HALIFAX -- A wayward seal pup that was struck by a car after wandering onto a road two times in Cape Breton is munching on fish and recovering at a wildlife shelter outside Halifax.

Hope Swinimer of Hope for Wildlife said Monday that the young hooded seal arrived at her facility in Seaforth late Saturday after being spotted by a driver near Sydney and then loaded into a police car for a short drive to a wildlife volunteer, who delivered it to Swinimer's home.

"The good news is that we couldn't find anything broken," she said of the 23-kilogram animal. "But we're going to try to get about 10 kilograms on him because he is really thin."

Swinimer said the seal -- nicknamed 'ET' for its large, otherworldly eyes -- was bleeding from its left eye after being struck, but was eating on its own and didn't have any broken bones.

RCMP Cpl. Glynis Thomas responded to reports that a seal was on Highway 125 near Leitches Creek on Saturday afternoon. She said someone removed it from the road and put it back in the water, but that it returned to the same spot on the busy road where it was likely hit.

She said they had a crate brought in and corralled the small seal into it using a tarp, as they dodged attempted nips by the seal. A shelter volunteer who happened to be driving by helped get the animal into the cage.

"They have teeth and they're fairly good teeth!" she said. "He was definitely trying to grab onto us. It was a little scary, but he was just trying to protect himself."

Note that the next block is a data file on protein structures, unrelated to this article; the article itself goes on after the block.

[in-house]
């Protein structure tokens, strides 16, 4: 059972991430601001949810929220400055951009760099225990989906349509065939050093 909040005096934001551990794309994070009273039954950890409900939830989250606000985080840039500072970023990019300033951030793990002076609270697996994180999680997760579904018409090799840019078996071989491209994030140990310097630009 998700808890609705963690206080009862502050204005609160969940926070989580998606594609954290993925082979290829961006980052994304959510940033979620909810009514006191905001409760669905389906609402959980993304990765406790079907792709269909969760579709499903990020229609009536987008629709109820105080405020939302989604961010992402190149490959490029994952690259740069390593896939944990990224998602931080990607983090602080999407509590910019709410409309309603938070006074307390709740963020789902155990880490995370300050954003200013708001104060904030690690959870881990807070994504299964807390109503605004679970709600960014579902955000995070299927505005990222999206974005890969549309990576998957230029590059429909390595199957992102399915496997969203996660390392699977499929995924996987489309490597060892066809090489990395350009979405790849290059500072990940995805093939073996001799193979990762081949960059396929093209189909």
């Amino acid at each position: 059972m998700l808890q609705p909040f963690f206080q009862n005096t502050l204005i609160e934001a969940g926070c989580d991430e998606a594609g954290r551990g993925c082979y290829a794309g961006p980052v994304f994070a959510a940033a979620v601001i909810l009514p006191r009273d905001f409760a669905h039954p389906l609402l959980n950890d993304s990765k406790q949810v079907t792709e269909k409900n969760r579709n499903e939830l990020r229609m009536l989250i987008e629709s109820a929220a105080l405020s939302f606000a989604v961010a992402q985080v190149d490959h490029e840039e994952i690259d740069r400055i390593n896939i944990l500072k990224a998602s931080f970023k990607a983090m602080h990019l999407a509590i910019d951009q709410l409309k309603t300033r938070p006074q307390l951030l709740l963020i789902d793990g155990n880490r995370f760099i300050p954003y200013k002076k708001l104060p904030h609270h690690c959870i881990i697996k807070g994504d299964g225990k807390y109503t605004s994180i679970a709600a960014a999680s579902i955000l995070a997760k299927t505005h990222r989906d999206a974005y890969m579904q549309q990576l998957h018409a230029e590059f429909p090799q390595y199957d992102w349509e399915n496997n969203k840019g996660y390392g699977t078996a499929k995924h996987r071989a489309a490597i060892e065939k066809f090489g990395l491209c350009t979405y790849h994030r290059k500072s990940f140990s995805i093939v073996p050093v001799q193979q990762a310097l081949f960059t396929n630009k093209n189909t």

She said the volunteer arranged to take the seal to the facility, but needed someone to deliver it to the causeway.

So, Thomas said police loaded the crated seal into one of their cruisers -- an unusual first for her.

"He was very well-mannered," she said with a laugh. "He was a very good traveller."

Swinimer said it's unusual for them to see this kind of seal and she's not sure if they will release it back into local waters or return it to Sydney when it is stronger in about two weeks.

She said the animal was likely born last year, but was quite thin.

Swinimer said it's not uncommon to see seals lying on the shoreline and trying to get some rest, particularly after high wind and waves. She said people should try not bother them, but should check for any sign of injury or sickness.

"They should look like a stuffed sausage," she said. "Now is the time of year that we get lots of calls about seals."